By Josh Boyd
The fall of the year brings about changing times on most bodies of water. This is a fact that is especially true in regards to the nation’s numerous flood control lakes, where a period of annual drawdown is as predictable as the changing of the leaves. During this time period, a significant amount of water is discharged through the dams of flood control lakes, effectively lowering each lake to “winter pool.”
While this can spell trying times for many anglers, the annual drawdown can also present a wealth of opportunity for those who remain observant. As a lake’s water level drops considerably, a number of key features become evident, which were previously concealed below the water’s surface. Keying in on these features, and understanding their value, can be paramount to success during the spring to come.
The following are several prime features to be on the lookout for, when on the water this fall and winter.
Underlying Natural Structure
Have you ever found repeated success when fishing in a particular spot, yet have never understood why? Now is the time to put together additional pieces of the puzzle. In the bulk of instances, examining these spots during the drawdown period will reveal submerged stump beds, downed trees, or even previously sunken fish attractors.
The same principle applies when canvassing any area of a given lake. Now is the time to uncover submerged structure, which had previously gone undiscovered. By looking at such objects of interest in relation to the summer pool water line along the bank, you can get an idea of how deep this structure typically lies.
Drop-Offs, Points, and Flats
Virtually every species of fish relates heavily to drop-offs, points, and flats during various times of the year. Crappie often suspend along drop-offs during the post-spawn summer months, while bass congregate around flats during the pre-spawn period. By identifying these areas now, you can return during the corresponding time of the year, when each particular topography feature is suspected of holding fish.
In many cases, it can be difficult to keep track of each point of interest that is discovered. After all, the topography of any given lake can vary significantly from one area to the next. However, one can mark such points on their GPS, or through the use of a GPS based app on their smartphone.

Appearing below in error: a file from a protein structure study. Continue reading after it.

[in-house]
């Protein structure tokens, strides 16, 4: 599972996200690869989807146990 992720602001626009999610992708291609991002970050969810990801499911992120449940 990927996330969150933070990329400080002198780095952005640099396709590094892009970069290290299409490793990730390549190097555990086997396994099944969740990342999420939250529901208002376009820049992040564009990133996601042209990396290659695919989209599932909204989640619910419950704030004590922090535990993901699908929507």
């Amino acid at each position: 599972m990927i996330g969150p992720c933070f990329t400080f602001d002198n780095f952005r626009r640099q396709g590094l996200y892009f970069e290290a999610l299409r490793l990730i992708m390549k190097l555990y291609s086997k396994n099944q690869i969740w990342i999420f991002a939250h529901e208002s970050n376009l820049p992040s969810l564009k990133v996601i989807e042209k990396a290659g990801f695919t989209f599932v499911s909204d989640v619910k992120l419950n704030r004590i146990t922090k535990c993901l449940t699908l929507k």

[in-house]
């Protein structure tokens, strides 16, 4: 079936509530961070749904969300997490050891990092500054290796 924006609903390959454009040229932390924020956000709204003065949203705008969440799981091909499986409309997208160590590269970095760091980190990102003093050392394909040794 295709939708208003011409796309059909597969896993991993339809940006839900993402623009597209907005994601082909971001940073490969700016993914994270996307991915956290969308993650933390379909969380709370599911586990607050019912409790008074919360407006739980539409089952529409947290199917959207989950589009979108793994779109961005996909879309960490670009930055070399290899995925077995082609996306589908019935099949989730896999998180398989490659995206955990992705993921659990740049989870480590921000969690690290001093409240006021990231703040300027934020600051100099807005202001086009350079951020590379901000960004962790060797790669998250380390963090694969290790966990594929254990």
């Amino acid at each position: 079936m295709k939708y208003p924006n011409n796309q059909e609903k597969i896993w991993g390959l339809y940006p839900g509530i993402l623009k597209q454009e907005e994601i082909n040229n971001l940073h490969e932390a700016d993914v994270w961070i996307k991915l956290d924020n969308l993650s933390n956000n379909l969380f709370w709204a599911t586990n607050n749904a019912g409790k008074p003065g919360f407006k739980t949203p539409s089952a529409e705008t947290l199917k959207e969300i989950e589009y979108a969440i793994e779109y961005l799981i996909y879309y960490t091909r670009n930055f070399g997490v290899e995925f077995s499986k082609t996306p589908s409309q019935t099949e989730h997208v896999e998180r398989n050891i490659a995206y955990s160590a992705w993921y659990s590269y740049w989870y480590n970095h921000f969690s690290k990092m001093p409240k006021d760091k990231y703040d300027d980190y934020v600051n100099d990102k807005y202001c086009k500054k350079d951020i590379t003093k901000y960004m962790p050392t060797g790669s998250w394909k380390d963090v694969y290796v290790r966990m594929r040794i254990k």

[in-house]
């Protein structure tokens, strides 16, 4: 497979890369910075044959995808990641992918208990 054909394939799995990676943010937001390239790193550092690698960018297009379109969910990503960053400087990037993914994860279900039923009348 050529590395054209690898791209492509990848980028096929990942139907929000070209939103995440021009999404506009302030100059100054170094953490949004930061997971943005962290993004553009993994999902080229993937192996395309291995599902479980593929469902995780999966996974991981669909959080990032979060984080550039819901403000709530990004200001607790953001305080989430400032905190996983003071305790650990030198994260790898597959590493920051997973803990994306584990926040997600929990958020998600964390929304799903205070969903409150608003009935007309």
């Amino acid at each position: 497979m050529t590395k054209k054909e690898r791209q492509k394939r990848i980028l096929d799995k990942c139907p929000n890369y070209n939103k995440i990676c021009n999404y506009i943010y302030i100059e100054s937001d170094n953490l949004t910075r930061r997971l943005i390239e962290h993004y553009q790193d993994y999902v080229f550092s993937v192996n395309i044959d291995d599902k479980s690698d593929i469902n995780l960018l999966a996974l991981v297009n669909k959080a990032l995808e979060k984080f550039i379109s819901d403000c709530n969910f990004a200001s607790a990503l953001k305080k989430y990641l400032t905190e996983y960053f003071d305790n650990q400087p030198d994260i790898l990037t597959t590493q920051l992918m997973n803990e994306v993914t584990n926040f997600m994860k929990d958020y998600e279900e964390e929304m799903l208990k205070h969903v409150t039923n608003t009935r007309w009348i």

Springs and Drainages
Additional features to be on the lookout for during the fall drawdown include springs and drainages. Many lakes are fed by springs, while others receive a significant amount of water influx through runoff, especially in areas of rugged or hilly terrain. Fish often relate heavily to these various flowages of water, seeking out warm water influx during the early spring, and cool oxygen-rich discharge during the hot summer months.
While springs and drainages are often difficult to identify during periods of high water, many such points are exposed during the annual drawdown. Keying in on the location of such features is often as simple as boating around while looking for points of intersection between flowing water and the main lake channel.
Old Road Beds and Pre-Lake Structure
Anyone who has spent time fishing in, or around, flood control lakes has likely heard tales regarding dwellings, roadways, and old bridges that were submerged when a specific river was dammed to create a lake. The truth is, this folklore is often rooted in fact. Early settlements and townships were often built along the banks of rivers, and many were evacuated and flooded with the building of nearby dams.
Locations such as old roadbeds, deconstructed bridges, and walls or barriers often become at least partially visible during periods of drawdown. These same locations also serve as bonus fish attractors during periods of high water. Locating and marking such points now can present a wealth of opportunity during the spring to come.
An Eye for Detail
At times, an angler’s most potent tool is a keen attention to detail. This is perhaps never more true than during the fall drawdown. When a lake recedes during the fall of the year, the whereabouts of numerous honey holes are often divulged. By locating such points of interest, and earmarking their location for later return, one quite often places themself in contention for successful fishing well into the future.